Press Statement

Maldives approves defamation law curtailing press freedom

11 Aug, 2016

The International Federation of Journalists (IFJ) and its affiliate the Maldives Journalists Association (MJA) condemn the passing of the Anti-Defamation and Freedom of Expression Act on Tuesday, August 9. The IFJ urges Maldivian President Abdulla Yameen not to ratify the Act.

On August 9, the Maldivian Parliament passed the act with 47 Members of Parliament voting in favor and 31 voting against. The act was presented to Parliament for voting despite international condemnation against the new legislation. The law criminalizes defamatory speech, remarks, writings and actions and empowers the state authority to shut down media for its ‘defamatory’ contents. The law includes a fine between MVR 25,000 (US$1,621) to MVR 2million (US$130,000) or up to six month of imprisonment for slander, remarks or content that threatens national security or breaches social norms. Individual journalists found guilty face fines between MVR50, 000 (US$3,242) and MVR150, 000 (US$9,727), while a decision can only be appealed once the fine has been paid.  In addition, journalists could be forced to reveal sources of information, which contradicts the Article 28 of the Maldives Constitution.

The US, UK, EU, Germany, Norway and the Netherlands issued a joint statementprior to the vote on the legislation, saying that is was a “serious setback for freedom of speech in the Maldives.” The statement went on to say: “It will allow severe penalties to be imposed on those who which exercise their democratic rights and freedoms.”

The bill was proposed in March 2016, and received widespread criticism from the country’s journalists and media community. Large protests were held outside the Maldives’ Parliament, which saw journalists arrested. The Maldivian media community also launched a campaign against the bill,#27geDhifaauga (in defence of 27) in reference to the constitutional article that guarantees freedom of expression.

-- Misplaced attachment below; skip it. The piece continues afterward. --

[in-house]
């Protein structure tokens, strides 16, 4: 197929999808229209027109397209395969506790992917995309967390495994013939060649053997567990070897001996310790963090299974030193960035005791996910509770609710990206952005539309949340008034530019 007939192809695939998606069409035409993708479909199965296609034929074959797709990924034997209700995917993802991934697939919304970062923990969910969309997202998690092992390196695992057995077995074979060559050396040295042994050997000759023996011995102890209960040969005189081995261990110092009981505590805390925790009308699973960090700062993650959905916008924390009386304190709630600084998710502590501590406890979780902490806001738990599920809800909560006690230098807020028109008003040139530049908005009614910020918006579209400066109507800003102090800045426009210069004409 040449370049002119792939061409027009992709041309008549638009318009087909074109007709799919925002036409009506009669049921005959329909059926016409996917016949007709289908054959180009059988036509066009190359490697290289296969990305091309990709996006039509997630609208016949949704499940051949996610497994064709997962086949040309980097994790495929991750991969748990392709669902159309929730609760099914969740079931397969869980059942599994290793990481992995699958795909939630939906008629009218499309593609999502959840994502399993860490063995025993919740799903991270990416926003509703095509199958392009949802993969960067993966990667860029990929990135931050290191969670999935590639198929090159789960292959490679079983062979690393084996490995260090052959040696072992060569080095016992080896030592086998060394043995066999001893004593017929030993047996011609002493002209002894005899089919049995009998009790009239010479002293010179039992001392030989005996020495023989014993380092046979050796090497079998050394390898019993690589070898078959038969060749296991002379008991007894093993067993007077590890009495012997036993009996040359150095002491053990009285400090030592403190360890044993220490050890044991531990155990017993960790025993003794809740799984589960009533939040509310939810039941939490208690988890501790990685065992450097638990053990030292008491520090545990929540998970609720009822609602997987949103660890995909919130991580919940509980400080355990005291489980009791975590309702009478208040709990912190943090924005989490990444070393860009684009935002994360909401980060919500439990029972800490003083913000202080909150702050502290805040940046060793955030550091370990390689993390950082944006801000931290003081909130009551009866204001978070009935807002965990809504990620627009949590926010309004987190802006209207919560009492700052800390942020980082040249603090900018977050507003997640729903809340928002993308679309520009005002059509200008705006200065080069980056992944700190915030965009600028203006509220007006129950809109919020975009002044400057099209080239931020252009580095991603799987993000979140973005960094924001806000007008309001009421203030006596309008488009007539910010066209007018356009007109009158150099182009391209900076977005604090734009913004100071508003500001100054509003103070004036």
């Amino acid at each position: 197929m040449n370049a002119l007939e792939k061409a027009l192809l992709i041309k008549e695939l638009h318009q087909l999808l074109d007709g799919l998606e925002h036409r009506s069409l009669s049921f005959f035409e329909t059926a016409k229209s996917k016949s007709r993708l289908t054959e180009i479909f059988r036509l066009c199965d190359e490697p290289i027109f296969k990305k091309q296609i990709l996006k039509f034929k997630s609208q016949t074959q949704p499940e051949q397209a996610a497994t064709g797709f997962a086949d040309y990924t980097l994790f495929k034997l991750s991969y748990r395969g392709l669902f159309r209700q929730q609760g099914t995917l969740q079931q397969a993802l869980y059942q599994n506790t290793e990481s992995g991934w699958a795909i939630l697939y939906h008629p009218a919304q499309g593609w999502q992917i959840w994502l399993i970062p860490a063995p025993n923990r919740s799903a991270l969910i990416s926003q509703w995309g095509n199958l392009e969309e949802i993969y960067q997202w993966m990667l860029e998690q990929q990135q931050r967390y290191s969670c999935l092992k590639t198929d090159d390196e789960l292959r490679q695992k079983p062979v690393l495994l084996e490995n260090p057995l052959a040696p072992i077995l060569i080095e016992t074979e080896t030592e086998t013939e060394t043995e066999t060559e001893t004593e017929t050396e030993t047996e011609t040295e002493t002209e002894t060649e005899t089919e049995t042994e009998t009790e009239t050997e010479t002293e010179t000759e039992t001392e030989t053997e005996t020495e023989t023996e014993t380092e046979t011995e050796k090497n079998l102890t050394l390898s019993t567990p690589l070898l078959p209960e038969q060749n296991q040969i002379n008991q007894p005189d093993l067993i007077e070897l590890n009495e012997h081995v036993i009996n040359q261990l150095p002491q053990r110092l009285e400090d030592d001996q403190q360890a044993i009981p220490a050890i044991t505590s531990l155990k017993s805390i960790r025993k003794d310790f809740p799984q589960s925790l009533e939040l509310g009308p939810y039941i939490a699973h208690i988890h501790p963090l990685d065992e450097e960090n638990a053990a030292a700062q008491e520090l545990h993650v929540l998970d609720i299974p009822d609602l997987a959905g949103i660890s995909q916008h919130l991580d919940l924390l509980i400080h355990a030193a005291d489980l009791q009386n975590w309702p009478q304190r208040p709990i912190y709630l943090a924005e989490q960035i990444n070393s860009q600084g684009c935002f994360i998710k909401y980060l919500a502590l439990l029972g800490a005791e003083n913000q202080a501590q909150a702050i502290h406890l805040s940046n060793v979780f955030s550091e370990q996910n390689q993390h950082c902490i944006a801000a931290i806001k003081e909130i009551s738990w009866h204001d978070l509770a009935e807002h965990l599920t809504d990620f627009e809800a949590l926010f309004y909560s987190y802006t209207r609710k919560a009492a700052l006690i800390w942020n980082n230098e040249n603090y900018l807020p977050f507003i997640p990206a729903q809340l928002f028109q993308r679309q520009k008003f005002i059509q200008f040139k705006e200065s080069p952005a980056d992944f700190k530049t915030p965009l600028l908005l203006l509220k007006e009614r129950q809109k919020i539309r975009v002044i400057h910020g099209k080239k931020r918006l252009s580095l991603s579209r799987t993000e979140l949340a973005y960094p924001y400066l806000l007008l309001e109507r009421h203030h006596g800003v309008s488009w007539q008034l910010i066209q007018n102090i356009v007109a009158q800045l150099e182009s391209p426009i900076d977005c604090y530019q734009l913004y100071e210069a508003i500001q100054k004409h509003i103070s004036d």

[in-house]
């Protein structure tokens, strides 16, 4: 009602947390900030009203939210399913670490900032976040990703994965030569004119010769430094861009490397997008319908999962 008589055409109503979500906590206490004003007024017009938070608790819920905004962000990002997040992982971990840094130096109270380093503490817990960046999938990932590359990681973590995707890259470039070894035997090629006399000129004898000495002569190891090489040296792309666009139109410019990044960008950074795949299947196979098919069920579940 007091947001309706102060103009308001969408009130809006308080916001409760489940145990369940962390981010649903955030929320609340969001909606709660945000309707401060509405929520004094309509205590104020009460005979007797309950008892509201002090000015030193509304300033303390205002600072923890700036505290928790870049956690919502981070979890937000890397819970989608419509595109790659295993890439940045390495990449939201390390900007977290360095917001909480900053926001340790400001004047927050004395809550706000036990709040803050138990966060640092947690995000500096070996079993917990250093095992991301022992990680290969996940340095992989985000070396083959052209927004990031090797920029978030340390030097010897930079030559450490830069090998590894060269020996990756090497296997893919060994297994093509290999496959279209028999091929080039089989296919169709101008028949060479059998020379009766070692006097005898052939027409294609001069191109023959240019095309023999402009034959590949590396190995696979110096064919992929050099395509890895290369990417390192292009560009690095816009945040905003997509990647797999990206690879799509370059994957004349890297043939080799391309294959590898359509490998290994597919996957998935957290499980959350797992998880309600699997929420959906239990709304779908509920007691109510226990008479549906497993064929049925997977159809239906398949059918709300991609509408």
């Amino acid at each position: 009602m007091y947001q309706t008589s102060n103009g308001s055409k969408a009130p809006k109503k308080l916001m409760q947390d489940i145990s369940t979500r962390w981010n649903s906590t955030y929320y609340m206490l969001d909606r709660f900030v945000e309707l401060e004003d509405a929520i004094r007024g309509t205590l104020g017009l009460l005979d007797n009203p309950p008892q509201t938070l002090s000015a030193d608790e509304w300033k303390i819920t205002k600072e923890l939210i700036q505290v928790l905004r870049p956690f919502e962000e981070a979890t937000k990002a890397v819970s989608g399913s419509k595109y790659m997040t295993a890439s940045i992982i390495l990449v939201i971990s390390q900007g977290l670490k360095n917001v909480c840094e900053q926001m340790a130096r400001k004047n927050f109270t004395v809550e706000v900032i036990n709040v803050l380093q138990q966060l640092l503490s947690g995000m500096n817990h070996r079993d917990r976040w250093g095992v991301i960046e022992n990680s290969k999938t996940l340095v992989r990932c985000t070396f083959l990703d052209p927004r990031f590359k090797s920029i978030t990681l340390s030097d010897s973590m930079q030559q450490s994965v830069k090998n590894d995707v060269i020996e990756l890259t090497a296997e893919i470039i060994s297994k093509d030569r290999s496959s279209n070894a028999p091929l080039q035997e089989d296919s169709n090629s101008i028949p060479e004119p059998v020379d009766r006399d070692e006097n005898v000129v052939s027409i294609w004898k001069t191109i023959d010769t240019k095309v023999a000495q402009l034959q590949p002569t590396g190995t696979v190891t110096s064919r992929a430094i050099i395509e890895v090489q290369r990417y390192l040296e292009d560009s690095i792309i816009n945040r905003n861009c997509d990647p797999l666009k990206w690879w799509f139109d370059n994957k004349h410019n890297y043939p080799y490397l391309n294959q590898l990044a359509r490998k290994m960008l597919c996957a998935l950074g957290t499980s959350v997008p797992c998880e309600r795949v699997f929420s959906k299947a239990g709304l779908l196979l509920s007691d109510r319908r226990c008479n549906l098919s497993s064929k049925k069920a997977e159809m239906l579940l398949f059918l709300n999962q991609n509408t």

The passing of the legislation is a step back for the Maldives, which had voted in November 2009 to decriminalize defamation under the former President Mohammad Nasheed.

The MJA said: “The MJA strongly opposes the law as it curtails freedom of expression and stifles press freedom. The approval of the bill is a serious setback to democracy in Maldives.”

The IFJ said: “The passing of the defamation legislation is a setback for freedom of expression in the Maldives, as well as an attack on the country’s democracy and press freedom. Across the world, defamation laws are used to silence and intimidate critics, ultimately weaken the media. The Maldives had taken positive steps to end defamation across the country in 2009, yet the passing of this legislation is a major setback for the country. The passing of this legislation goes against global trends, which continue to see the decriminalization of defamation.”

“We stand with MJA and the Maldivian media in condemning the new legislation and demanding President Yameen not ratify the bill.”

Photo: Journalist protested the defamation bill in Male. Credit: Mohamed Afrah

Written By

IFJ Asia-Pacific IFJ Asia-Pacific

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